Growing potted trees is a very fascinating activity. In this article, you will find the varieties of Japanese Maples that are best suited for pots.
Geisha Gone Wild Japanese Maple
Geisha Gone Wild is probably one of the most interesting Japanese maples for containers. It has variegated leaves. The central part of the leaf is purple while the edge is bright pink or even red.
By summer, the edge is creamy and the center part is greenish. If you move the pot into the partial shade, the pink and purple colors can be maintained longer.
This maple reaches 7 feet in height after 10 years of growing. But if you want to, you can control its size by pruning.
The Geisha Gone Wild is frost-resistant and can withstand a zone 6 climate. However, in this zone, you have to protect the maple for the winter. For more on this, see the article – What do you do with a potted Japanese maple in the winter?
Bihou Japanese Maple
Bihou is a wonderful variety of small sizes. It reaches a height of 10 feet and a width of 6 feet. In a container, however, it will have a more modest size.
The color of the leaves is green or yellowish-green depending on the amount of sunlight. In the fall, the leaves turn a red-yellow color. The interest of this variety gives red young branches which contrast with the leaves.
The excellent frost resistance of this maple allows it to be kept in a pot from 6 to 9 zones. It does best in partial shade.
Mikawa Yatsubusa Japanese Maple
Mikawa Yatsubusa is a wonderful maple with a very slow growth rate. At maturity, it reaches 5 feet in height and a little less in width. It is an ideal variety for container growing.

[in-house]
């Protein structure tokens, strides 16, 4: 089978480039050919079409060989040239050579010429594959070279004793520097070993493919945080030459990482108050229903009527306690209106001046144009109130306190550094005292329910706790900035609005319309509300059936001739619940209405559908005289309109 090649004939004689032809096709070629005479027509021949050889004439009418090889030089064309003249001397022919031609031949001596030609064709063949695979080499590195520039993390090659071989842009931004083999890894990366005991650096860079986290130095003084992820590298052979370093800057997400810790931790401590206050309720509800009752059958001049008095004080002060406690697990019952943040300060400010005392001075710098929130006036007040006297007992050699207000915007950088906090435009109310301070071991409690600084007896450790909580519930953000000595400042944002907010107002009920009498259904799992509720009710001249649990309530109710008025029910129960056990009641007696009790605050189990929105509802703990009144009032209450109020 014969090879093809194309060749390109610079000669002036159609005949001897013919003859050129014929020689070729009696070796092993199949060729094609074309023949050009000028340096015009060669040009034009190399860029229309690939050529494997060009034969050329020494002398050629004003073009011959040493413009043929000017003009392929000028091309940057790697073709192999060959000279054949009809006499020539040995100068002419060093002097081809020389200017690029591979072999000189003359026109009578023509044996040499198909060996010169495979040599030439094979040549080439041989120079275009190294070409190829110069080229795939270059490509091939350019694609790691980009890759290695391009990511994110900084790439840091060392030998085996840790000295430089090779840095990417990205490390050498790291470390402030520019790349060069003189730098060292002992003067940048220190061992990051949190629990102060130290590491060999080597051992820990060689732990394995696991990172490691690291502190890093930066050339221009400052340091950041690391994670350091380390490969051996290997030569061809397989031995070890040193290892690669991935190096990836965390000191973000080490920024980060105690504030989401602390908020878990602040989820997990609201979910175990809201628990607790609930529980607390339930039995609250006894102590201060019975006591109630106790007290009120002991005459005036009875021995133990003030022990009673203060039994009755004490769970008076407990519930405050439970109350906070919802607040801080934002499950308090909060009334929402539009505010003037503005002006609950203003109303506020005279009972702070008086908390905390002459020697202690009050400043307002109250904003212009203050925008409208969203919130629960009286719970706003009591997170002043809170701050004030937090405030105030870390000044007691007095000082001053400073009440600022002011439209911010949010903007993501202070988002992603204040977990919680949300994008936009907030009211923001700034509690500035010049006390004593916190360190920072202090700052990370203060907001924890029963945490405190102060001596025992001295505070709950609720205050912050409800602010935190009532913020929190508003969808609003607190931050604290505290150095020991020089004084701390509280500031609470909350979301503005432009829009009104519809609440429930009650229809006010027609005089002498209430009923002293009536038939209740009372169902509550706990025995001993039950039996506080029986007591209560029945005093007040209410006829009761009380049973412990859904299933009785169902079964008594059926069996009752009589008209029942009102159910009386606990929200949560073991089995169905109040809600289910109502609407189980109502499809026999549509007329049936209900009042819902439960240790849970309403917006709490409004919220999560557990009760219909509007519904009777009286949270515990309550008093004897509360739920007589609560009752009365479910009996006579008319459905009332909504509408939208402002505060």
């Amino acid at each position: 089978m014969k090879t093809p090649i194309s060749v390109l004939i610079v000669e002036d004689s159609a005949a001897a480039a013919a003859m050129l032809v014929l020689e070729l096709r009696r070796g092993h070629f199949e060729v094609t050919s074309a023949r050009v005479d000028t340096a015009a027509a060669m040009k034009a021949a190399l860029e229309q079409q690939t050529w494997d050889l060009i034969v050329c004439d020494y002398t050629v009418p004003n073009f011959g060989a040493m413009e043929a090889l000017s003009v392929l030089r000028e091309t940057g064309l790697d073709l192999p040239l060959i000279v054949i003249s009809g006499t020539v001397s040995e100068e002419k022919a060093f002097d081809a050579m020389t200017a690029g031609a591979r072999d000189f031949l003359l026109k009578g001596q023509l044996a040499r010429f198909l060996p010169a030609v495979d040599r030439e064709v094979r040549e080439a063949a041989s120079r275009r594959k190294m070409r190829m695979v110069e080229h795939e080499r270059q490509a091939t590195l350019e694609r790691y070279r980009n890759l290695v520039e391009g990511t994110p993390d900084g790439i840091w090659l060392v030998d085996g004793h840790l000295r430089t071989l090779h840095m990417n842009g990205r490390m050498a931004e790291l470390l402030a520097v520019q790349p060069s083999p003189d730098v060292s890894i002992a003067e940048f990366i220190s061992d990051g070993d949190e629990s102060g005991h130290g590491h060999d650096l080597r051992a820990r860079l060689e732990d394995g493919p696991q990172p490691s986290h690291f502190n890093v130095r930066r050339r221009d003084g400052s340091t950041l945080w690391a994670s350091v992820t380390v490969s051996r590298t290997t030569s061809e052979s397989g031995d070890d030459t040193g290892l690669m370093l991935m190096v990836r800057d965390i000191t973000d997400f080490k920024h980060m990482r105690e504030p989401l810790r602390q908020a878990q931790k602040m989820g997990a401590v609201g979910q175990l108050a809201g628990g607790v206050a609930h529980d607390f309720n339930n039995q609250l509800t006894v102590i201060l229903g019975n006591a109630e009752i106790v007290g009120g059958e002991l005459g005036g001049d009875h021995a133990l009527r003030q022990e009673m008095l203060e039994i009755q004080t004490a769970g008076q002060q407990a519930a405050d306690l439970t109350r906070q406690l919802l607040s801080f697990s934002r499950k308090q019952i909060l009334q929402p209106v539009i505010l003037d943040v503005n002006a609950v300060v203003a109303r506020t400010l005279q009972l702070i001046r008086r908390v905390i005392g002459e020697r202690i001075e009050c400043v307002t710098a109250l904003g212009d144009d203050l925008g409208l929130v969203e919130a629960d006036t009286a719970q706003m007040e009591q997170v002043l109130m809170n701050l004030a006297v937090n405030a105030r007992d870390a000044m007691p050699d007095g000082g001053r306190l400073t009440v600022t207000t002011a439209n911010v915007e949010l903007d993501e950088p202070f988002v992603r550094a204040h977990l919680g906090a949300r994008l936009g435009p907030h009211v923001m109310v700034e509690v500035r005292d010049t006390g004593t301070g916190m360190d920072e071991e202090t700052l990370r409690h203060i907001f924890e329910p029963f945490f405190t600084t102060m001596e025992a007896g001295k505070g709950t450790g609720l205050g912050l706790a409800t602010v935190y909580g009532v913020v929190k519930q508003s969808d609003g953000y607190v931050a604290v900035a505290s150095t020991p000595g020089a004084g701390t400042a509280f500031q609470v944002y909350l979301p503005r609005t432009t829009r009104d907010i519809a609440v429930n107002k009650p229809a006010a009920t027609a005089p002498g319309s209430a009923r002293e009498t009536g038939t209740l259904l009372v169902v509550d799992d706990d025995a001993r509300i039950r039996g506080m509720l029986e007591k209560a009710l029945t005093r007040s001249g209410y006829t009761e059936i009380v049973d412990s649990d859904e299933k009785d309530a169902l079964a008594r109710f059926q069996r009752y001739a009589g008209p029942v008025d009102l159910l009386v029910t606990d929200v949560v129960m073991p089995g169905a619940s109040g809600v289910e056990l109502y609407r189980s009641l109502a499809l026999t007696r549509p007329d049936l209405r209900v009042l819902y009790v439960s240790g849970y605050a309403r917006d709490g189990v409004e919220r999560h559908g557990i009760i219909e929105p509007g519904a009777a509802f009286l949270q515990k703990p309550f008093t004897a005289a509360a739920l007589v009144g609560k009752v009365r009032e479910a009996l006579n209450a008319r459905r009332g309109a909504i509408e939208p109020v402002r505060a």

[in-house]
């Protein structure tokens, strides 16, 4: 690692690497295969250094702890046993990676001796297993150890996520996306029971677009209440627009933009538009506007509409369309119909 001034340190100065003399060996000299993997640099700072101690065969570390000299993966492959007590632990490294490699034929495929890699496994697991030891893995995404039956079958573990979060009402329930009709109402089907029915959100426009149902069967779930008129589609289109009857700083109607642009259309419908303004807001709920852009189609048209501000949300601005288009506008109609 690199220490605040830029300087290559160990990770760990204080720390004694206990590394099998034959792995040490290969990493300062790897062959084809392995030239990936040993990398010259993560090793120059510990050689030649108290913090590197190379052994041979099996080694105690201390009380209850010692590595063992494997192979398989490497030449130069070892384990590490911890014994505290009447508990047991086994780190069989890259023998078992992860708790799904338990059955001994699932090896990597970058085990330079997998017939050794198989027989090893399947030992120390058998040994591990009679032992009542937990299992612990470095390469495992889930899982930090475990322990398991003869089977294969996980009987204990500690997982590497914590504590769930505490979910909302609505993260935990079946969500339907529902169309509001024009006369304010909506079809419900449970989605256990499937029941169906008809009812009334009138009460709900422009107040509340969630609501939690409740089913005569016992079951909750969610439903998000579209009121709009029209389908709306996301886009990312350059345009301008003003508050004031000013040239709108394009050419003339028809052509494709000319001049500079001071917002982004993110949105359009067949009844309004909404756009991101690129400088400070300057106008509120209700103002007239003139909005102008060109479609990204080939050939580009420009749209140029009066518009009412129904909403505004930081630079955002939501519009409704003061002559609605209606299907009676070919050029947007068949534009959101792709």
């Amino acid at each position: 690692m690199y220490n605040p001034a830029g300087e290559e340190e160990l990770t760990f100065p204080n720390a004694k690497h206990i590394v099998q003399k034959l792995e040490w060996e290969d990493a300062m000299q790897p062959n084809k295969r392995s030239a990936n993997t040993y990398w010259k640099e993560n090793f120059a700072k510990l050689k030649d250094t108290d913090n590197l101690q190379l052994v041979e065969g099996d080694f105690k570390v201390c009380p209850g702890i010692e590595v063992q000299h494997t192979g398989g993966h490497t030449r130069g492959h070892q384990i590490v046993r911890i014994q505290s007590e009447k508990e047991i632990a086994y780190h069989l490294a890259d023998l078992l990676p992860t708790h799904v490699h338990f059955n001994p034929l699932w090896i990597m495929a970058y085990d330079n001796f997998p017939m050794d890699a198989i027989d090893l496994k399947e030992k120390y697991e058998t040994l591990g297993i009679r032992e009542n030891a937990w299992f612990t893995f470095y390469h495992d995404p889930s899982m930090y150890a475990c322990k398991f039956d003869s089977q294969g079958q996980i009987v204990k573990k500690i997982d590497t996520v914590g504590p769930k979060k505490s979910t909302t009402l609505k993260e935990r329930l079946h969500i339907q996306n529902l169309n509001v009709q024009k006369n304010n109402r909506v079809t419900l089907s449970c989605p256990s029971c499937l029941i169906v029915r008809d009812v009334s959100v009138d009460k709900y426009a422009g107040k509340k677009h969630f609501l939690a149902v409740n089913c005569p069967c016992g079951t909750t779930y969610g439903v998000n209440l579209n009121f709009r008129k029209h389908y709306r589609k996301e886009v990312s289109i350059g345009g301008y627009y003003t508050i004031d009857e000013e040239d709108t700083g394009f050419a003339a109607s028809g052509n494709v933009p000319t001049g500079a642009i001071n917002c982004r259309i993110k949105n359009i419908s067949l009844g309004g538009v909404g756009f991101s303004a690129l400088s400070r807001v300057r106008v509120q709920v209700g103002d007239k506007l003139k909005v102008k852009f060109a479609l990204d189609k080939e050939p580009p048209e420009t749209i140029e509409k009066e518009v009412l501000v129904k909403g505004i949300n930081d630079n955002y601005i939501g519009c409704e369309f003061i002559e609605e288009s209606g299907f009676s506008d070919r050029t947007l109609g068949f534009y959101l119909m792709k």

Another advantage is the foliage. The number of leaves on the branches is more than usual. As a result, the crown is much thicker compared to other maples.
The color of the leaves is bright green, which in itself looks great. In the fall, the leaves are bright orange, which is also wonderful to look at.
The excellent hardiness of this variety allows it to be grown in most states. Mikawa Yatsubusa can grow in full sun as well as in partial shade.
Jordan Full Moon Maple
Jordan Full Moon is a very interesting maple because it has different leaves from most Japanese maples. This difference is due to the fact that it belongs to a different species of maple.
The leaves have a bright lime-yellow color in the spring. In summer the leaves are a bit pale but if you provide some shade from the afternoon sun, the color will remain. In the fall, the leaves turn a crimson orange before dropping.
Jordan Full Moon is a very heat-resistant maple that can be grown in zone 9. Frost tolerance is also excellent, it can withstand zone 5 frosts. However, if you live in zone 5 and want to grow Jordan Full Moon in a pot, you will have to hide it in an unheated room for the winter.
This variety can be 12 feet tall after 10 years of growing. At the same time, the width is usually less.
Read more: Do Japanese maples grow in pots?
Ever Autumn Maple
Ever Autumn is another interesting potted maple. It is a hybrid between two different maple species. As a result, the leaves have a slightly different shape than most Japanese maples.
The foliage color is orange-green and looks fabulous. At the end of the season, the leaves become more and more orange-yellow until they fall off.